It is difficult to pick the stand-outs from the Crusaders as they are all playing so well. Mitch Drummond was lively while he was on, supporting well for a couple of tries. The entire forward pack, while not totally decimating the Force scrum, gained just enough advantage to give their backs the fast clean ball they needed. In the backs, Manasa Mataele was an absolute wrecking ball, gaining metres every time he ran and usually getting away a decent offload if he didn’t just score himself. But Man of the Match for me was Mitchell Hunt. He sparked the attack superbly and put the Force to the sword, converting all 6 Crusaders tries.

The Force will have learnt a lot from this match, they may have come an almost unimaginably long way so far, but there is still plenty of distance to go to become a truly world class side like the Crusaders clearly are. The main difference between the sides tonight was the execution of skills. The Force dropped too many balls while the Crusaders just didn’t. They dried up the opportunities for the Force while the Force presented the Crusaders with too much open loose play.

It is always special when the Crusaders come to town, and like so often happens, this time they are leaving with the win.


Photo credit: Delphy

Crusaders 44

Power Tries: Drummond

Tries: Drummond, Hunt, Mataele, Tamanivalu, Faingaanuku

Cons: Hunt 6


Force 8

Tries: Prior

Pens: Grant

Photo album credit: Delphy


  • Archie

    Thought the commentator was a bit generous with his statement after the final whistle… “Force weren’t embarrassed by any stretch of the imagination” …hmmm This was a pretty second string Crusaders side

    Entertaining nonetheless. I like the 1 min scrum rule

    • Tomthusiasm

      That Saders side put the midweek French team to the sword last week so pretty hard for a slapped-together force side to compete with

      • Missing Link

        Agreed, despite enthusiasm from the Force fans early on, a team with limited time and resources is never going to compete against the might of a super rugby team, first the Rebels and then the Crusaders have proven this.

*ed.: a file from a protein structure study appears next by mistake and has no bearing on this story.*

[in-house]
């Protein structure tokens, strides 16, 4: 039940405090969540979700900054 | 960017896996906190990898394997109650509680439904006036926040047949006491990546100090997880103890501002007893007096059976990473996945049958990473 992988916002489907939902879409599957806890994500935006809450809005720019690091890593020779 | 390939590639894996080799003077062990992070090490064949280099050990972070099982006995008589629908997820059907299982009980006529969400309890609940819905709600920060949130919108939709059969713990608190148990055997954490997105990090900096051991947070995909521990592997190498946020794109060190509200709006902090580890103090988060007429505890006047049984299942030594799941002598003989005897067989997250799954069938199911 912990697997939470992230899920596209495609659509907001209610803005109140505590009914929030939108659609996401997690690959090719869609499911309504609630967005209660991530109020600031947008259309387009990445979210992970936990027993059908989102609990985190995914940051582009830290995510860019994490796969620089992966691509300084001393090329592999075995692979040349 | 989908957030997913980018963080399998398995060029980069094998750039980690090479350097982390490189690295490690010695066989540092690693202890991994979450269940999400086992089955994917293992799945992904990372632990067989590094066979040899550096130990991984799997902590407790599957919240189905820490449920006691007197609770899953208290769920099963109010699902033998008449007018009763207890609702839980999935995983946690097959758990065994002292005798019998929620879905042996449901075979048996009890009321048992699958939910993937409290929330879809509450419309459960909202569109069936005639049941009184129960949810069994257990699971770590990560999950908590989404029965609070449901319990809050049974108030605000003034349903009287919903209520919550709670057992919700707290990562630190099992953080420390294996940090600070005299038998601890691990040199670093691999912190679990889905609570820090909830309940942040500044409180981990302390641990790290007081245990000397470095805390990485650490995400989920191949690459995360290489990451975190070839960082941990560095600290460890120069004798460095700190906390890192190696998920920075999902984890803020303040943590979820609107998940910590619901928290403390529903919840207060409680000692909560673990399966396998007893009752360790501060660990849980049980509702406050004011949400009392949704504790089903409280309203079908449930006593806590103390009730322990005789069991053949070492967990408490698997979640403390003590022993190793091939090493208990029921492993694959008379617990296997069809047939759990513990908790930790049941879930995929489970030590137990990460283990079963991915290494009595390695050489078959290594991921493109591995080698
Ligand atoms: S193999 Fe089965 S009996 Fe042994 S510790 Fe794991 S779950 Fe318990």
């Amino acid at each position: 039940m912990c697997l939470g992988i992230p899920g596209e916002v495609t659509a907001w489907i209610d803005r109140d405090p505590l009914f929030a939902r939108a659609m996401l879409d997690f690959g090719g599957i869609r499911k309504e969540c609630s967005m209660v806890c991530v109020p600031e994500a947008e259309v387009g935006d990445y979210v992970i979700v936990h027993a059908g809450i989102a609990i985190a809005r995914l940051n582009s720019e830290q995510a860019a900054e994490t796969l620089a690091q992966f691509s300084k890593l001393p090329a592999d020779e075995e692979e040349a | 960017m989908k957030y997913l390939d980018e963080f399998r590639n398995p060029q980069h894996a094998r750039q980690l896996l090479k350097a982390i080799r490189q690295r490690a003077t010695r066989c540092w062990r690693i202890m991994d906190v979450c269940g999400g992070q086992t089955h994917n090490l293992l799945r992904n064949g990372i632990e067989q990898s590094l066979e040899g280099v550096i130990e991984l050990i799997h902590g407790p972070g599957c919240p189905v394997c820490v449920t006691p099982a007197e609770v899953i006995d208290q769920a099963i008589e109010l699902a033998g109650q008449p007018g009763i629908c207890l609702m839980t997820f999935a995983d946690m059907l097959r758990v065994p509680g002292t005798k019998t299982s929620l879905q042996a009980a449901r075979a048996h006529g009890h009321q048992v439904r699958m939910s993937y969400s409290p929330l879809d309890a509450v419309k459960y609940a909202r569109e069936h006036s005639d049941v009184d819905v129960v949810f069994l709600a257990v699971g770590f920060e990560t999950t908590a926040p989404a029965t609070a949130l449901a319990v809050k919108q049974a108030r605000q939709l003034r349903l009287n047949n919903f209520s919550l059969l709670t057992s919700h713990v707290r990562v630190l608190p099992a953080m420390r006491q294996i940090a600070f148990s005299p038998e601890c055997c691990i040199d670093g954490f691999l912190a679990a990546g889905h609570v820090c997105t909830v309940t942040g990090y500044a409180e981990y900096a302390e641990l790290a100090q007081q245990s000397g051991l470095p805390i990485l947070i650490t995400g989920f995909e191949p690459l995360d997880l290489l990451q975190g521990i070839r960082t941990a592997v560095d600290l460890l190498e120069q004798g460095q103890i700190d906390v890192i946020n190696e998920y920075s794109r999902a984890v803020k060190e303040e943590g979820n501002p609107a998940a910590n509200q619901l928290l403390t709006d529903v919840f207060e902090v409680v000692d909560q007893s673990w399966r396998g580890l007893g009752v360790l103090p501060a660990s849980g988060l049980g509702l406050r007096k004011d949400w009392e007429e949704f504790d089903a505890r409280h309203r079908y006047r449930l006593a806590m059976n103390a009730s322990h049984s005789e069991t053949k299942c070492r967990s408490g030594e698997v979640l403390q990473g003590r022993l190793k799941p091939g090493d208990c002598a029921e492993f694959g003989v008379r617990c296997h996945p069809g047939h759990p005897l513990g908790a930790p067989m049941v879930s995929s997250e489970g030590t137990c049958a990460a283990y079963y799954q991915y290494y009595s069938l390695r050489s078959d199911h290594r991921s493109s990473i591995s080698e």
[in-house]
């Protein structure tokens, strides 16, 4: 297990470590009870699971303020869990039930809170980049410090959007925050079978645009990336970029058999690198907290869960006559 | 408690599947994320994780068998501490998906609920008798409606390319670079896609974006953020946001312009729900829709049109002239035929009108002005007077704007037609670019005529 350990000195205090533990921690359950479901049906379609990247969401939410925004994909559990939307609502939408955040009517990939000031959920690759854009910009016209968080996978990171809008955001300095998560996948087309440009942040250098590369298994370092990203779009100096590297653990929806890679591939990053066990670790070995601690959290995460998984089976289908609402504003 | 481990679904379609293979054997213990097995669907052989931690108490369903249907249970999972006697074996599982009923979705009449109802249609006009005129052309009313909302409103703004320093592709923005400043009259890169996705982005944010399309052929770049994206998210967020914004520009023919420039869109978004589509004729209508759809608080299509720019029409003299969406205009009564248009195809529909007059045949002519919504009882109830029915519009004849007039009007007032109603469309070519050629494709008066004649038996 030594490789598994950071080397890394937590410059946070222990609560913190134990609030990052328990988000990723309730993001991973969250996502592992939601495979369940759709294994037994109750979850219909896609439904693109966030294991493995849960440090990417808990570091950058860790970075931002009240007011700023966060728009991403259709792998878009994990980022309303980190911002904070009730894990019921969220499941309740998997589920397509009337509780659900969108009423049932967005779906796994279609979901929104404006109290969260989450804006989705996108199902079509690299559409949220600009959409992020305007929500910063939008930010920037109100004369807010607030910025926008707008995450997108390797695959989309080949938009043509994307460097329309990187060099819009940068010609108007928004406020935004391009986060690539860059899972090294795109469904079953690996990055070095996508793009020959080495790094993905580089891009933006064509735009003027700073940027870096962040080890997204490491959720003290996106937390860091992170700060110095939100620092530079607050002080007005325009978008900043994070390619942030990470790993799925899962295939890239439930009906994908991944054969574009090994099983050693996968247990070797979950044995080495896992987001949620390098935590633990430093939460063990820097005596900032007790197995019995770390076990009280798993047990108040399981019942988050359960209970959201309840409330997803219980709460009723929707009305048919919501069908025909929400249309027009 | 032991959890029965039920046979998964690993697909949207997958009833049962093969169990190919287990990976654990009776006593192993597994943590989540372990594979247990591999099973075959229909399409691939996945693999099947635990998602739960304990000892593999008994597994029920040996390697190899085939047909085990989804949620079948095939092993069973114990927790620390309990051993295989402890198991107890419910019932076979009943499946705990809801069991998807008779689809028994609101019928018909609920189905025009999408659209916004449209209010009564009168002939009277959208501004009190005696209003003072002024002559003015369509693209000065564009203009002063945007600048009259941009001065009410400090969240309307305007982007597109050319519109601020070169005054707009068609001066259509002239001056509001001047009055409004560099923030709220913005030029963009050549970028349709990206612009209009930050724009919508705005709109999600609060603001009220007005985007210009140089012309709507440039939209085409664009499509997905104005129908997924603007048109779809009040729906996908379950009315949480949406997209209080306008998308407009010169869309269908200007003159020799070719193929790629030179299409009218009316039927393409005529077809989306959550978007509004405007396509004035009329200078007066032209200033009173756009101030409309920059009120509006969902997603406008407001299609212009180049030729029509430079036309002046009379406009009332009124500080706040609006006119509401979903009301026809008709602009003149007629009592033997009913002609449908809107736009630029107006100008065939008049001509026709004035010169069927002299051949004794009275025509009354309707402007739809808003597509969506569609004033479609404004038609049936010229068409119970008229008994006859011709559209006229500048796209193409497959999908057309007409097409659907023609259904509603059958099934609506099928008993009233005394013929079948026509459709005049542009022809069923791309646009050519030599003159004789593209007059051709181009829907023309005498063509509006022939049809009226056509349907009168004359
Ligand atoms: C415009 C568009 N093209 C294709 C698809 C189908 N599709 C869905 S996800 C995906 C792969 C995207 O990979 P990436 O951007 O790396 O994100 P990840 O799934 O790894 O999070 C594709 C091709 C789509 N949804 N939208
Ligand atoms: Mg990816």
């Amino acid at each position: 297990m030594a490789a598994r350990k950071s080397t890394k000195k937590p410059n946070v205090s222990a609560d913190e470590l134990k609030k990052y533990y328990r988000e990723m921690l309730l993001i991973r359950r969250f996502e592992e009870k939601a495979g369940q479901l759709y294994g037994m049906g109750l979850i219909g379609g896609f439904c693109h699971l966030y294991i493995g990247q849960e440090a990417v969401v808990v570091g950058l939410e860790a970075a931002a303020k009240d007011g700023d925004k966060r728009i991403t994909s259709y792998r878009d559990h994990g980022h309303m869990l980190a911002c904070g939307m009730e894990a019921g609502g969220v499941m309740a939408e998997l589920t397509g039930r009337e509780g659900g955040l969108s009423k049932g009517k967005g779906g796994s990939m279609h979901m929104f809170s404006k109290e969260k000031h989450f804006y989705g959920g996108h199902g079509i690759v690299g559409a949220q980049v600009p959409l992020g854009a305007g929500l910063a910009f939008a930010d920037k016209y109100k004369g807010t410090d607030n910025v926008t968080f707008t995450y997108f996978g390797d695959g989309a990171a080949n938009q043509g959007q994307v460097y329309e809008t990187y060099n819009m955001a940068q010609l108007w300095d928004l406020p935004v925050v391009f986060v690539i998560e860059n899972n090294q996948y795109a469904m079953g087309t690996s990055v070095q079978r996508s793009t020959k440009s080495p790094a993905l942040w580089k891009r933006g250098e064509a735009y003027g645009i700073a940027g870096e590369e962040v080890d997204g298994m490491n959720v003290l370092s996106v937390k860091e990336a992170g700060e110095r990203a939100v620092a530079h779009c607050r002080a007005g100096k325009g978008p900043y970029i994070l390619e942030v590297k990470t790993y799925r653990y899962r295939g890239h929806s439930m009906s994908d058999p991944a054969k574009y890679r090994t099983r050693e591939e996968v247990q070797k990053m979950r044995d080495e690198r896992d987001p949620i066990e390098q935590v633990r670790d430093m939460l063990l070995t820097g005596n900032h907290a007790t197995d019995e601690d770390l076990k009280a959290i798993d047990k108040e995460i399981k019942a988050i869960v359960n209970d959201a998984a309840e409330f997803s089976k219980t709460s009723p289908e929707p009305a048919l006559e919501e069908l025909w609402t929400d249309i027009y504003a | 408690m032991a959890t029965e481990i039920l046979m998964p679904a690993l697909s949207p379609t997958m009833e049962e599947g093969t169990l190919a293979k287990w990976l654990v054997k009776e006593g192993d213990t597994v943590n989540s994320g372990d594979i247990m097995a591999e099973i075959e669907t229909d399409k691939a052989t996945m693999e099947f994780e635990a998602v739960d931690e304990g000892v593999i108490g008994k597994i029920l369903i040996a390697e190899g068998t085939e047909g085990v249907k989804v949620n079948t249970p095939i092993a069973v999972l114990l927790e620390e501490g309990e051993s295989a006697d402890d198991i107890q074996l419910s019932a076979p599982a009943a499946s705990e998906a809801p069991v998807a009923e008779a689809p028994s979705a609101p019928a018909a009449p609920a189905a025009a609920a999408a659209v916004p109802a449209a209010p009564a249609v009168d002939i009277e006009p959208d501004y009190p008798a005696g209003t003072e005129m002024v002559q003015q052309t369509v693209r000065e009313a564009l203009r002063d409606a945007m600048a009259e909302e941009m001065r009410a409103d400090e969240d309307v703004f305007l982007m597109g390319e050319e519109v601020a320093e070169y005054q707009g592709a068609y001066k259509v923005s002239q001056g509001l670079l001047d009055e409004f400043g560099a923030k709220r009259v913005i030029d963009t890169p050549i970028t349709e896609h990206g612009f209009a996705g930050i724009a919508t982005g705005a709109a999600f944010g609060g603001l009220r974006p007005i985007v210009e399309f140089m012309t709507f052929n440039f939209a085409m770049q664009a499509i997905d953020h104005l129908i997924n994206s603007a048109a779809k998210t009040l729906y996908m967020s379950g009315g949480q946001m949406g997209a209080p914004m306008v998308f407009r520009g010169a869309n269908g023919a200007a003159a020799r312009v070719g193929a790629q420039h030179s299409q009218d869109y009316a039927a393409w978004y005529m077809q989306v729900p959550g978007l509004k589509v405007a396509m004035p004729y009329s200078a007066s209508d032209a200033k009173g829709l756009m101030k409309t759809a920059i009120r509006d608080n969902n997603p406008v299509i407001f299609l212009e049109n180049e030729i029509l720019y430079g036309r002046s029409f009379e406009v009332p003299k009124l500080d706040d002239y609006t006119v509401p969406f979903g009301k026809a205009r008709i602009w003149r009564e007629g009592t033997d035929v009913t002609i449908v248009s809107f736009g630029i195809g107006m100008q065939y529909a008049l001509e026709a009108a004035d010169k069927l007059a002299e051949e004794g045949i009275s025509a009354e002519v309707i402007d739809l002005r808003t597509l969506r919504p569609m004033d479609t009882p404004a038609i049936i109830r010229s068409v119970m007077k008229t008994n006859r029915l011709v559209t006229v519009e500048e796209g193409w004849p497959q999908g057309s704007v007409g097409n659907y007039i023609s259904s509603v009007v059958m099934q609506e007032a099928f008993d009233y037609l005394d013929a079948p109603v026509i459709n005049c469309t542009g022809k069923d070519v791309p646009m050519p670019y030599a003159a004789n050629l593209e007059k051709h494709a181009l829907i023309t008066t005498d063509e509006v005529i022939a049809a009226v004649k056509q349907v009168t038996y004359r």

• joy

          So what? Rugby is for the base not the rarefied air at the top. The west love this program and I a

        • Missing Link

          It was just an observation suggesting that it was going to be impossible beating a team who are well drilled with current test players on their list, but now that you mention it there was talk a few months ago of “what if the Force become the first Aussie team to beat a kiwi team in 2 years?” so yes it was in the back of their mind.

        • joy

          Away. Good point.

    • Greg

      I love the 1 min scrum rule.

      We just need short-arm, long-arm, #9 yellow!

  • Fatflanker

    Thanks Brendan – you have an obvious knack for capturing the vibe of the game there.

    • Brendan Hill

      Thanks Fatflanker. It has been a fun vibe to capture!

  • Marlins Tragic

    Is there a video of this Western Forces Aboriginal war dance?

    • Missing Link

      It’s not performed by the team, performers come in to do the dance. It’s been a feature of all the WSR matches this year.


Just a die hard rugby tragic from West of the Nullabor with a penchant for the written word. Happy to talk anyones ear off about anything to do with this great game, as many a poor work colleague has discovered over the years.